An audacious sense of hope is surging through the soft spring sunshine in Delhi, following the unprecedented victory of AAP in the recent polls. That people of every class, caste, religious community, age-group and gender joined hands to place their futures in the hands of a fledgling and still mostly untested political formation, represents a resounding endorsement of a new style of politics, as much as a longing for a new kind of governance.
AAP daringly overturned all long-settled cynical political certainties to rewrite, I hope forever, the rules for the functioning of Indian democracy. It demonstrated convincingly that without big money or a famous surname, elections can be fought and won instead on the shoulders of young dedicated volunteers — by actually listening to people, never taking them for granted, and by kindling faith and aspiration for real change. It also showed other political parties how to deal with political adversity, by going back to the people, admitting with humility one’s errors and seeking support for another chance.
Its far greater challenges lie in establishing equally brave new rules for good government. Whereas middle-classes also weighed in with AAP, what decisively drove their dizzying flight skywards was the massive support of Delhi’s poor working people and migrants. They lead hopeless lives in the squalor of slums, condemned to fouled water, cesspools and disease, poorly functioning schools and absent health clinics, highways in which gleaming cars edge out cycles and public transport, and no security in illness and old age. Women voted in hope of safety and dignity, and young people in anticipation of jobs. Delhi’s religious minorities voted in AAP because of their dismay at the declining climate of communal amity through the politics of deliberately manufactured hatred.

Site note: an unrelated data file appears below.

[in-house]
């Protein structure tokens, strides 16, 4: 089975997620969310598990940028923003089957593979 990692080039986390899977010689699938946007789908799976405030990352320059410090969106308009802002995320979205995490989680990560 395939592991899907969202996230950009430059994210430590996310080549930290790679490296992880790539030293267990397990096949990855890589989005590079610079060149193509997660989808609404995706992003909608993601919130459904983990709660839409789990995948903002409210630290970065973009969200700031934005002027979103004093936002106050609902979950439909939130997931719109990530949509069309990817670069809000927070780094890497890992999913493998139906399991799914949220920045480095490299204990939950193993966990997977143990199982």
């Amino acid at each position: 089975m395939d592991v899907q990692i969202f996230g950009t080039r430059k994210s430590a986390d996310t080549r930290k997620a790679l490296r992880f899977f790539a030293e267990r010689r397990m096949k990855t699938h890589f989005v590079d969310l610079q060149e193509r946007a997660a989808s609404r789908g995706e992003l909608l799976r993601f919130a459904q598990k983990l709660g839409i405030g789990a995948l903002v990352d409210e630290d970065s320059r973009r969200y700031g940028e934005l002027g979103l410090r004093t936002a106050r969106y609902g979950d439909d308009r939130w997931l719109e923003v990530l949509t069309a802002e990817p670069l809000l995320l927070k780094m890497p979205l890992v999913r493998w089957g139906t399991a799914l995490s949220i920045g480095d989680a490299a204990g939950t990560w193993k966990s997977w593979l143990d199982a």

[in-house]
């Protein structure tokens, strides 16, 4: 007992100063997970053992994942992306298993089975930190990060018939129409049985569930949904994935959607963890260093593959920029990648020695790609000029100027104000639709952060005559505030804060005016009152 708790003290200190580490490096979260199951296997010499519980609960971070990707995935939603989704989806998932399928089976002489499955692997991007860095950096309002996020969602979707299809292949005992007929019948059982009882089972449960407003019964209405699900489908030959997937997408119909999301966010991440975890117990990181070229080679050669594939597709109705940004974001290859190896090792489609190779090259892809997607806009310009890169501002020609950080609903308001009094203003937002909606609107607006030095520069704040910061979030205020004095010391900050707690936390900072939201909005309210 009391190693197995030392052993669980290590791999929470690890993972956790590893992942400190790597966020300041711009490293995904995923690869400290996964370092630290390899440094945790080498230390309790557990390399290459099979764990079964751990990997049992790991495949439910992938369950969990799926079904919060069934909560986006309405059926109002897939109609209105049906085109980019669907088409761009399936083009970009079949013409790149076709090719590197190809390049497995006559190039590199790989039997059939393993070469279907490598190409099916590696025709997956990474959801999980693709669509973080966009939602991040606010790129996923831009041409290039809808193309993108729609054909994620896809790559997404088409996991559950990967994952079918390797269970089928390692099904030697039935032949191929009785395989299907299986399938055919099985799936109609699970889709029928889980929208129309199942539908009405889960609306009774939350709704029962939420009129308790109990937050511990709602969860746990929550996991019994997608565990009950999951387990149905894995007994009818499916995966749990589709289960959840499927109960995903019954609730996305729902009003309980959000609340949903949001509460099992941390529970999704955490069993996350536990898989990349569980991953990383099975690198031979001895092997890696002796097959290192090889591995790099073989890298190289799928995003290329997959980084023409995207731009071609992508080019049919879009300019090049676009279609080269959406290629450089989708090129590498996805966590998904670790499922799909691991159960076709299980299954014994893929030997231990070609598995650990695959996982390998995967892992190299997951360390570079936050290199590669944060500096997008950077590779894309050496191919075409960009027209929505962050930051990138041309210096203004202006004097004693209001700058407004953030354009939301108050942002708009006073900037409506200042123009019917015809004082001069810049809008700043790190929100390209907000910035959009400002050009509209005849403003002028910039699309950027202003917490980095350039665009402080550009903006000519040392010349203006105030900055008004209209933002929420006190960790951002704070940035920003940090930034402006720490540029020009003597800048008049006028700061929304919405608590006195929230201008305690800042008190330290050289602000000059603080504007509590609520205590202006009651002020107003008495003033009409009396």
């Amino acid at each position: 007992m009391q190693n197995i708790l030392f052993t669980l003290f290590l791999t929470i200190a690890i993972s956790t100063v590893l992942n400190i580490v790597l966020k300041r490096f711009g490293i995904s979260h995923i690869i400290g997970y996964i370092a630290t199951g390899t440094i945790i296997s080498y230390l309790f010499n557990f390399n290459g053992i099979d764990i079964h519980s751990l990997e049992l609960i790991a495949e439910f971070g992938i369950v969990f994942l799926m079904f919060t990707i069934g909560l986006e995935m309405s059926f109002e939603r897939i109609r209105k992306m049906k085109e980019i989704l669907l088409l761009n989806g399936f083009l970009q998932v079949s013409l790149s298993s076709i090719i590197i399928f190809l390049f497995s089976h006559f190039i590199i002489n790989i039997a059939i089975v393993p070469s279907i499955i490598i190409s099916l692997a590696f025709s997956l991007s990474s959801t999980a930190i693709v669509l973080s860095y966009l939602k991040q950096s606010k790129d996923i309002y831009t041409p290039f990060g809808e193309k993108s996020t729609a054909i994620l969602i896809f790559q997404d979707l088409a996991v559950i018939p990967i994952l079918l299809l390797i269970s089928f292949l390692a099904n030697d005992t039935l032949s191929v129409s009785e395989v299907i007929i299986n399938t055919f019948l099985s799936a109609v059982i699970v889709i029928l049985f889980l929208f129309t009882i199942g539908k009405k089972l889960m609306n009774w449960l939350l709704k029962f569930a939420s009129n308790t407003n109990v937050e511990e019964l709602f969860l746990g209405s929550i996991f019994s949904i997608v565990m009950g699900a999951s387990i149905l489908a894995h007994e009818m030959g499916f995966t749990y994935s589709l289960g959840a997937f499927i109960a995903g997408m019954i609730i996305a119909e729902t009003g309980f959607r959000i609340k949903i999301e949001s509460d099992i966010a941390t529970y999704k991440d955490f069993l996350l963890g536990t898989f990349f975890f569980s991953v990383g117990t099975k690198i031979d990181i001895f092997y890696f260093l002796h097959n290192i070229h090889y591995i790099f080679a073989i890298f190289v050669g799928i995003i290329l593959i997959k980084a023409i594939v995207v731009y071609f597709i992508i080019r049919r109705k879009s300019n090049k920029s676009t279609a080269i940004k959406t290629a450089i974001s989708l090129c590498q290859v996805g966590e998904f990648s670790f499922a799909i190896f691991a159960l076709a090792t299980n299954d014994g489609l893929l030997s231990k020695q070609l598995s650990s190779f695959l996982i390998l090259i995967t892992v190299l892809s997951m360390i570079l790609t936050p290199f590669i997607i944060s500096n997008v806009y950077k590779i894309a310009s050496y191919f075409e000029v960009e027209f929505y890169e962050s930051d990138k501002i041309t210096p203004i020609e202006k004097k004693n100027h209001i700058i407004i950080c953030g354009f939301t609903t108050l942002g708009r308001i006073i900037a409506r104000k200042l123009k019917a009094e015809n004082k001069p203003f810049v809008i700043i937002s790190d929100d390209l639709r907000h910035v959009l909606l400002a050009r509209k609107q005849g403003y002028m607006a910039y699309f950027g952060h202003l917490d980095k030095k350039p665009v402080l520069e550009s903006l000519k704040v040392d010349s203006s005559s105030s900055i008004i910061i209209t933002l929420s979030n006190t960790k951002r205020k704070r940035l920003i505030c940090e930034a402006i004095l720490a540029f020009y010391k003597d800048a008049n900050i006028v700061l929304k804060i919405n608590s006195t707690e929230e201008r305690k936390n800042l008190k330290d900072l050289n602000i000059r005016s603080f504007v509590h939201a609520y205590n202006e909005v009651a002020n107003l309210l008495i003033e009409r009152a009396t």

The greatest challenge facing the new government will be to actually transform Delhi’s government to one which works for the poor. The entire administrative culture is irreconcilably anti-poor in Delhi. Traditionally the government in the capital city operated as if masses of impoverished migrants who make this metropolis their home — who build, clean and service this city in innumerable ways — are illegitimate interlopers. The government feels responsible only to its middle-class residents. To its indigent residents, it acts as if it only has duties against them, to demolish, displace, exclude and block them.
A strikingly new leadership built on robust convictions of social solidarity, equity and justice alone can transform this culture, for the poor to believe the government is their own. This would require, as Amartya Sen counsels, for AAP to be clear who the ‘aam aadmi’ or common person is? Is she the one who wants cheaper water and electricity, or she who does not have any water and electricity?
One in four Delhi residents has no access to piped clean drinking water and is forced to spend far more money than their better-placed neighbours for much poorer-quality water. An estimated 40% is not connected with sewerage, and more than 10% have no toilets in their homes. Instead of committing large sums of public resources in subsidising those who have legal water and electricity connections, the foremost commitment should be to ensure that in the next five years, every single Delhi resident has access to clean water, sanitation, drainage, decent secure housing, primary health services and electricity.